IR TV Review: HARLEY QUINN – EPISODE 6 (“All The Best Inmates Have Daddy Issues”) [Warner Brothers Animation-S2]

With Harley Quinn, the approach seems to be in a unique point of view in both subverting expectations but also creating canon much in the way Marvel and specifically Star Wars does. In “All The Best Inmates Have Daddy Issues”, it examines the initial times before her turning that Harley met with Joker at Arkham. Even though some of the scenes are laid down for fun, there is a dark through line that definitely increases the lore. Granted the set up has Poison Ivy and Harley in a pub playing a drinking game. The guy behind the bar there reminds Harley of Joker or makes her think he is Joker but as a normal person. It brings up all kinds of psychological reflections in Harley. Nothing heavy but definitely noticeable in terms of how she as formed. It does an interesting pivot in setting up Ivy as a good friend as well that is reflective and also explains Harley’s distrust of the establishment even when she was sane. She is being played like a pawn by Harvey Dent understandably but more interestingly, rather buffoonishly by Commission Gordon who seems more interested in ego rides on Batman’s coattails than  solving crime. Batman seems more engaged in rage in terms of the Joker and others than anything else beyond his own shadow. The aspects that the episode tends to reveal is the tragic flaws of everyone involved.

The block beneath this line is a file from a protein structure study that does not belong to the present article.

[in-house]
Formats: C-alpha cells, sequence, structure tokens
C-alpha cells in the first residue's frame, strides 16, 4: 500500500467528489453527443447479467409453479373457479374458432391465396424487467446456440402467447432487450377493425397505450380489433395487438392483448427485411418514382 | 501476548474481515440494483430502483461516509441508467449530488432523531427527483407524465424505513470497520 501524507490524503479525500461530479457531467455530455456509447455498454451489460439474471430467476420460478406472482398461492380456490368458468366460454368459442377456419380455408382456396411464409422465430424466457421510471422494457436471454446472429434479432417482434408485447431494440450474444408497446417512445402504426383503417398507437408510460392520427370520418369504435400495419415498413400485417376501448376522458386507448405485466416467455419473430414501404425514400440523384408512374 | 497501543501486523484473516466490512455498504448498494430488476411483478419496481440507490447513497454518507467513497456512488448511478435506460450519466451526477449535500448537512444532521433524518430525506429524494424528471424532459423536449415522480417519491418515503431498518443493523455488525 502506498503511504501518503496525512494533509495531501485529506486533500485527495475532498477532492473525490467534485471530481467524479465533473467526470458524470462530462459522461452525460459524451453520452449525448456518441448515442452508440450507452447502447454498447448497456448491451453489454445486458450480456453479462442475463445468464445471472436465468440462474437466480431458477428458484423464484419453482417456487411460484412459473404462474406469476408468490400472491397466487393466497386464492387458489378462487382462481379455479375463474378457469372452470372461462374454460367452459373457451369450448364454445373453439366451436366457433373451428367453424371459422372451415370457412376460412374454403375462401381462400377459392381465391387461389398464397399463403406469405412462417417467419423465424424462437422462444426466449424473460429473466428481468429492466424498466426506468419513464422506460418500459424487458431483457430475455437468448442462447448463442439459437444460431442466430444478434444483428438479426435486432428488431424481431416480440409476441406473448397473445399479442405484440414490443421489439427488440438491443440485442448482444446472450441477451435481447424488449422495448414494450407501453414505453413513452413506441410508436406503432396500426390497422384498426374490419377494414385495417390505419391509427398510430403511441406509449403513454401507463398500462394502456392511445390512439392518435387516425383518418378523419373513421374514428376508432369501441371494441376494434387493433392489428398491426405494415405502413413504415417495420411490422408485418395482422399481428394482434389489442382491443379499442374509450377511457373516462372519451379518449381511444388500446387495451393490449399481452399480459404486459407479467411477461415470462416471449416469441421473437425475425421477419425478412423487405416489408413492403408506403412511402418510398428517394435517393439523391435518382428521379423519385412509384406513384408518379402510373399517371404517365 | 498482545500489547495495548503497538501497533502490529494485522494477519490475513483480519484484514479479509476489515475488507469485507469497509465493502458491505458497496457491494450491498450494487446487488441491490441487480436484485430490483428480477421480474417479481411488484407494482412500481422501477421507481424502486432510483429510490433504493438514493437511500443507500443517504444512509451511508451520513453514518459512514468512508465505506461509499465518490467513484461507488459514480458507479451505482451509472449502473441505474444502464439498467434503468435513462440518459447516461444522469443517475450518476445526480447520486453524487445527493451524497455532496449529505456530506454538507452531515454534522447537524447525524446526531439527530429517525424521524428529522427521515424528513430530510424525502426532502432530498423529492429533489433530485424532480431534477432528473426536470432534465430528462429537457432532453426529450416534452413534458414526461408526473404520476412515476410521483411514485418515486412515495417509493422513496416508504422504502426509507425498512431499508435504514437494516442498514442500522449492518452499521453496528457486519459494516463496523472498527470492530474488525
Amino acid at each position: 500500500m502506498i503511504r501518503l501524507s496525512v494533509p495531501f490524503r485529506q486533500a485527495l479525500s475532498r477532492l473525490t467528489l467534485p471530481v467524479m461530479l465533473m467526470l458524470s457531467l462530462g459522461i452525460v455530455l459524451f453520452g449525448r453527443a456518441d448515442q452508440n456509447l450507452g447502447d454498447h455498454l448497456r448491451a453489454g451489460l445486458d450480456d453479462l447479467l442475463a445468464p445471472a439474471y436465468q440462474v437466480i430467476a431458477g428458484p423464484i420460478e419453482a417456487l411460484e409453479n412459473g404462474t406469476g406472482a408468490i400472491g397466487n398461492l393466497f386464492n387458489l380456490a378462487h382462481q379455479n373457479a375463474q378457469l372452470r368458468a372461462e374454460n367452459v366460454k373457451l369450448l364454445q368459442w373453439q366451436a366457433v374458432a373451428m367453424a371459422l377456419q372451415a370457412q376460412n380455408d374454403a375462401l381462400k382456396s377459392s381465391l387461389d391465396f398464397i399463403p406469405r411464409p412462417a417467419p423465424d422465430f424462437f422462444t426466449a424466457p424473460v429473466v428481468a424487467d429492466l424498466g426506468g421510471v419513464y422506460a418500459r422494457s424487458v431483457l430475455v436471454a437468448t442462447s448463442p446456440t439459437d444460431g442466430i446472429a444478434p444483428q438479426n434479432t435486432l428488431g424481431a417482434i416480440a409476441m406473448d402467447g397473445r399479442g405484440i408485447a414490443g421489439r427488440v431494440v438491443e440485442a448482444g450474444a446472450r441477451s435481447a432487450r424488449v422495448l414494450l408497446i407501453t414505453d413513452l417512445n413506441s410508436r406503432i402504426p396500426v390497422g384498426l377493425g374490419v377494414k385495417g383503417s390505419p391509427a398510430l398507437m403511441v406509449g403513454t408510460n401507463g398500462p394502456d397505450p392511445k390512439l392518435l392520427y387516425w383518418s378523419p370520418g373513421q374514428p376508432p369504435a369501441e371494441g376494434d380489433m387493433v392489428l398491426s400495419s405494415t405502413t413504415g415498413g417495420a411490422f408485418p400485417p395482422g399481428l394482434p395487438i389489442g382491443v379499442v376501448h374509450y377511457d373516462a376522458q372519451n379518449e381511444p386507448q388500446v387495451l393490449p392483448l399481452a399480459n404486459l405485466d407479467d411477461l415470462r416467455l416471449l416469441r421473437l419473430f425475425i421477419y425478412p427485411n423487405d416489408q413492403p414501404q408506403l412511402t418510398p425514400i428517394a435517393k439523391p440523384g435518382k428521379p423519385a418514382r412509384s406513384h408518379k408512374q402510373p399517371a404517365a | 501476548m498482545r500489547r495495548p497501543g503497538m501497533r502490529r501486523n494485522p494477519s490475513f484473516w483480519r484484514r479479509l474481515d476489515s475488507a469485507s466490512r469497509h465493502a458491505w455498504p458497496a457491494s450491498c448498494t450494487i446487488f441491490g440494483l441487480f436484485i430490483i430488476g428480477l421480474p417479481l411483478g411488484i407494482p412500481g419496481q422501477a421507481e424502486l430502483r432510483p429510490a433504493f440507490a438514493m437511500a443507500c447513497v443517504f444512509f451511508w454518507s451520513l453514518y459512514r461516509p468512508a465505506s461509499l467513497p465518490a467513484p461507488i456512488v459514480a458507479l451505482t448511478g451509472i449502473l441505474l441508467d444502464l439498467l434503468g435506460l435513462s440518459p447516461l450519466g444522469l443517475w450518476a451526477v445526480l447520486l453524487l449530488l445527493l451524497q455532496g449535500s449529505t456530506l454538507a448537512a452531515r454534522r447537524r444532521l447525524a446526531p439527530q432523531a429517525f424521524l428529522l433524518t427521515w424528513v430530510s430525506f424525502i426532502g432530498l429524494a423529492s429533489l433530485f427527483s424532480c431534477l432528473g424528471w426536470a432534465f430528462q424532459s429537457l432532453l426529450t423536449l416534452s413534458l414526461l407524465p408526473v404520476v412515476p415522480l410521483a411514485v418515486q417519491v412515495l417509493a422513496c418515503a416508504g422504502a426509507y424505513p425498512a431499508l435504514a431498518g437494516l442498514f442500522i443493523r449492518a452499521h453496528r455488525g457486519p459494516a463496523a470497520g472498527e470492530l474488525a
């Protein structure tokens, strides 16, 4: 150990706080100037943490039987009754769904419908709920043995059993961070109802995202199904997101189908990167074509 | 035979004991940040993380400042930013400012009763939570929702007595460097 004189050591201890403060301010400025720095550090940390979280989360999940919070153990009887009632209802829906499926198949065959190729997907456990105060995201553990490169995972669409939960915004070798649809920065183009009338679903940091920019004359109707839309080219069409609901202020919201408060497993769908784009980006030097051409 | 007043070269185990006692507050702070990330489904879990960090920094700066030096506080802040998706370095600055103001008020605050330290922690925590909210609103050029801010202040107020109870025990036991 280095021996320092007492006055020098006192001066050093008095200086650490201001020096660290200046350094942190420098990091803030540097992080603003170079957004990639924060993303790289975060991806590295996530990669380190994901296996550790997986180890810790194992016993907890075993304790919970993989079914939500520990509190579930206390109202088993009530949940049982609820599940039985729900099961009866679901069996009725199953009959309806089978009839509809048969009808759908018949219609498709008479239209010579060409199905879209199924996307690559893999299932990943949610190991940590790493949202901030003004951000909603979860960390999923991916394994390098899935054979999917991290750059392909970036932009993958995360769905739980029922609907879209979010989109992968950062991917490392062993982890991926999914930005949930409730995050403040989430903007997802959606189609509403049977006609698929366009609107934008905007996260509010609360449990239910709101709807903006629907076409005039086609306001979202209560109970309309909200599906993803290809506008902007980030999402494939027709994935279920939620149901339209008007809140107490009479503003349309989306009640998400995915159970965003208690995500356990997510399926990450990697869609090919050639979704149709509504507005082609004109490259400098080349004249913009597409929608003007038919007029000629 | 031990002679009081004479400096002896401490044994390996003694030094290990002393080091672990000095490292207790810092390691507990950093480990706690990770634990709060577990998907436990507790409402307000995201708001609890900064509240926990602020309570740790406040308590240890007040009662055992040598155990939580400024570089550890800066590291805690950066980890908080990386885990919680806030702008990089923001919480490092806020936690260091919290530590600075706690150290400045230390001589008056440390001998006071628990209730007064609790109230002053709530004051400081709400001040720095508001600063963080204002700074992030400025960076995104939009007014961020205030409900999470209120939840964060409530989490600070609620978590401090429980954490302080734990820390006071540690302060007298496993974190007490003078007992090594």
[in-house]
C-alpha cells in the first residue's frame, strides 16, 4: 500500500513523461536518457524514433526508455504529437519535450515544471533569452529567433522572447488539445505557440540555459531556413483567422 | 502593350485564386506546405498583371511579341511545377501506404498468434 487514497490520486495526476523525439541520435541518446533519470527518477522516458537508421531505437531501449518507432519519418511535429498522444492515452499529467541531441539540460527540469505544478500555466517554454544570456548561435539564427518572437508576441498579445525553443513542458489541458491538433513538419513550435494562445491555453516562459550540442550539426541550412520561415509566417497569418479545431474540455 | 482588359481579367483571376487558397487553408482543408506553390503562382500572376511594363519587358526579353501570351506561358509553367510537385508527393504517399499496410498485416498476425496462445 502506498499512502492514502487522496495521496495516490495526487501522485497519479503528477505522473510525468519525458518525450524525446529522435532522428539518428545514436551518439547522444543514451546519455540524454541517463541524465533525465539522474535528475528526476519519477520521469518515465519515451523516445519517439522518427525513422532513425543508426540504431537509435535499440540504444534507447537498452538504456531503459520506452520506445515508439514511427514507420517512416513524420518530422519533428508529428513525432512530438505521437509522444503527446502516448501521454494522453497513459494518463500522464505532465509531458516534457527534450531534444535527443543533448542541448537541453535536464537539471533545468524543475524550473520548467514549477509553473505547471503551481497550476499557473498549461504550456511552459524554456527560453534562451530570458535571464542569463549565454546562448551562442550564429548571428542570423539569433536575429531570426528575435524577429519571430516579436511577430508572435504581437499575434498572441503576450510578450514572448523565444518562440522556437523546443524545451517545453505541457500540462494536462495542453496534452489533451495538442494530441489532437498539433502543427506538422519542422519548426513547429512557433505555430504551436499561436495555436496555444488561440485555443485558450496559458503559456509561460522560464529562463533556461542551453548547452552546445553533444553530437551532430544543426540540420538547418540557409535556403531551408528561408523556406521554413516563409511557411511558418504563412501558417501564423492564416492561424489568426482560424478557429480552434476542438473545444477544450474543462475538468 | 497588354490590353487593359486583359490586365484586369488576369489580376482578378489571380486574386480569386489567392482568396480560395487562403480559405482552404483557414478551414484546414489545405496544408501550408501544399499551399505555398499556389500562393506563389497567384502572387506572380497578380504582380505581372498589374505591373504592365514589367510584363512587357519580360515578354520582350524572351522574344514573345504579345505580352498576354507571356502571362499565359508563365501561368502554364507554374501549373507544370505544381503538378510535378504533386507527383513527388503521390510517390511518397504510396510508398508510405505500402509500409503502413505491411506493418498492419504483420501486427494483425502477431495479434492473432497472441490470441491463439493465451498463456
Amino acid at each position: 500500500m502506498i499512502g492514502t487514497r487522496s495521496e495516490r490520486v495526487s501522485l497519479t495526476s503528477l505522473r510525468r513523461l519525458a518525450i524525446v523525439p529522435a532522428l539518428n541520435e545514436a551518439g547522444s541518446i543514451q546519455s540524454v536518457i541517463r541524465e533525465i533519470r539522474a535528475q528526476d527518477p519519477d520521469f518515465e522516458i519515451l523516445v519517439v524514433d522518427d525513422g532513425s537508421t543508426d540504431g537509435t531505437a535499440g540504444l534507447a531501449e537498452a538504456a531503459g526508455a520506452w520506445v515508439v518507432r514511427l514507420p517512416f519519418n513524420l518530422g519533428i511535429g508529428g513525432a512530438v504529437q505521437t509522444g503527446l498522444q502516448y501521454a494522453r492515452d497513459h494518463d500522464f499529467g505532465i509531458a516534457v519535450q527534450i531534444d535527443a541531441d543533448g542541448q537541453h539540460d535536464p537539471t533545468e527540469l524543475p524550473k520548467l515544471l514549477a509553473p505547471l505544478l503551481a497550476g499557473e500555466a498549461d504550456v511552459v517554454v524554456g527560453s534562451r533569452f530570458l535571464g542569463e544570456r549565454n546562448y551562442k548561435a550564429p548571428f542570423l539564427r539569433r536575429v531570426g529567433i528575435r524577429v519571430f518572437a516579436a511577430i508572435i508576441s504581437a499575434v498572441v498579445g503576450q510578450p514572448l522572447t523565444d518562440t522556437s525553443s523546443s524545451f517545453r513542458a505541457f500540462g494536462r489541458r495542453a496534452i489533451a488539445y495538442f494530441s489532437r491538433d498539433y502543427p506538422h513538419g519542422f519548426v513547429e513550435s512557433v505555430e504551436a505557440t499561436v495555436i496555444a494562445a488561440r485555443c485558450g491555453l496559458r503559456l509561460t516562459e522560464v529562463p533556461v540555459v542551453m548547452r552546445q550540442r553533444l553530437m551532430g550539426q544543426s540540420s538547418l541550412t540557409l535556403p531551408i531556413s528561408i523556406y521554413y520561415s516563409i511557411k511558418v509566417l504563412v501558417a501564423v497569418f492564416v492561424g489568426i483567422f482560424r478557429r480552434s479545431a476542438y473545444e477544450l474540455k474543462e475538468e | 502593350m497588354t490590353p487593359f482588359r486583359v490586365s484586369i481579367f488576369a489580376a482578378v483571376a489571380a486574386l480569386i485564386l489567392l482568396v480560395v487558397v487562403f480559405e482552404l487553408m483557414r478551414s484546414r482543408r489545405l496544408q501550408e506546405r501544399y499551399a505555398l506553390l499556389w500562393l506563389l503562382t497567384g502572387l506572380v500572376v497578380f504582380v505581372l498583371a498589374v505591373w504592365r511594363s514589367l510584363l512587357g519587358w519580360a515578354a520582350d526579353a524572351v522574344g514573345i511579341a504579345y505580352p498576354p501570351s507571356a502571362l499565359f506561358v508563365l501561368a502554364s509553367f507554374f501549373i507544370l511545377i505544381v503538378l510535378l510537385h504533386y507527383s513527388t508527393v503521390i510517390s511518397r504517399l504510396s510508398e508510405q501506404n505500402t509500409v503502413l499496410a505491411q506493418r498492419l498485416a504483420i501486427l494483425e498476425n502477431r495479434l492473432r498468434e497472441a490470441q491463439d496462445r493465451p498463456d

Granted Ivy is murderous and that cannot be unplayed but there is a rhyme to the reason. No Riddler puns here. Joker sees something in Harley but something that can’t bring him to disengage what seemingly happened in his childhood. Now granted misdirects abound and are inherent but it reflects back in the break of the story. This episode is more dense with references than most but again, it shows that “Harley Quinn” as a series is trying different things. While the aspect of just a Harley romp would be satisfactory, pushing it a little bit beyond provokes more understanding. Joker knows the benefits of publicity but also a life to lead. What is the most interesting is one simple line, while Harley is watching the would-be Joker behind the bar. The man sideways mentions his girlfriend and her kids (not his). It might be Joker messing with Harley all over again but when she says “He said he didn’t want kids”, is more a gut punch to Harley than any bat…and that is the point.


By Tim Wassberg

Posted on May 8, 2020, in Television Reviews and tagged , , , , , , , , , . Bookmark the permalink. Leave a comment.

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